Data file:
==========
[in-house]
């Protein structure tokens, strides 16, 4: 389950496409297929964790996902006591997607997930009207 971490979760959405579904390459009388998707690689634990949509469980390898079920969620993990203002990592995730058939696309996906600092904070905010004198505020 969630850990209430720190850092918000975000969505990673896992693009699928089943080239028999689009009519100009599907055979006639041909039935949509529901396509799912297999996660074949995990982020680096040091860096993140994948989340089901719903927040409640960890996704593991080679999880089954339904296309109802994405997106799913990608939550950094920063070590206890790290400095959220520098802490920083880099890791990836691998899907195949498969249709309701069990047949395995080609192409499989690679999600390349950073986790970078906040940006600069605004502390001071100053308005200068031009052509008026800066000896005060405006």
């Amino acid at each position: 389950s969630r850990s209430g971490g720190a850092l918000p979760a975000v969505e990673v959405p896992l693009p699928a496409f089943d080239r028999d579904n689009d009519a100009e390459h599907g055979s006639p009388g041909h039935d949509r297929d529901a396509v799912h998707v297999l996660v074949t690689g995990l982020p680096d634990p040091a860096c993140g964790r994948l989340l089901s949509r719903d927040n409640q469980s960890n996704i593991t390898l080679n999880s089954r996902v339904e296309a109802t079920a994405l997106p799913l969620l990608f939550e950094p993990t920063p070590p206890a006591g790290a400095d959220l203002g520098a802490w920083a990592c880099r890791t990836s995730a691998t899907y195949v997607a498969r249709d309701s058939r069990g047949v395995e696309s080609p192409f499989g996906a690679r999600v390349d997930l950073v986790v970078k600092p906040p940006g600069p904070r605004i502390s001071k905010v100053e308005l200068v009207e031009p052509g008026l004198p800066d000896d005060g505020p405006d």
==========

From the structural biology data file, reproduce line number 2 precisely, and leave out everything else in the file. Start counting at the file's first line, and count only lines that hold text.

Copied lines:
């Protein structure tokens, strides 16, 4: 389950496409297929964790996902006591997607997930009207 971490979760959405579904390459009388998707690689634990949509469980390898079920969620993990203002990592995730058939696309996906600092904070905010004198505020 969630850990209430720190850092918000975000969505990673896992693009699928089943080239028999689009009519100009599907055979006639041909039935949509529901396509799912297999996660074949995990982020680096040091860096993140994948989340089901719903927040409640960890996704593991080679999880089954339904296309109802994405997106799913990608939550950094920063070590206890790290400095959220520098802490920083880099890791990836691998899907195949498969249709309701069990047949395995080609192409499989690679999600390349950073986790970078906040940006600069605004502390001071100053308005200068031009052509008026800066000896005060405006």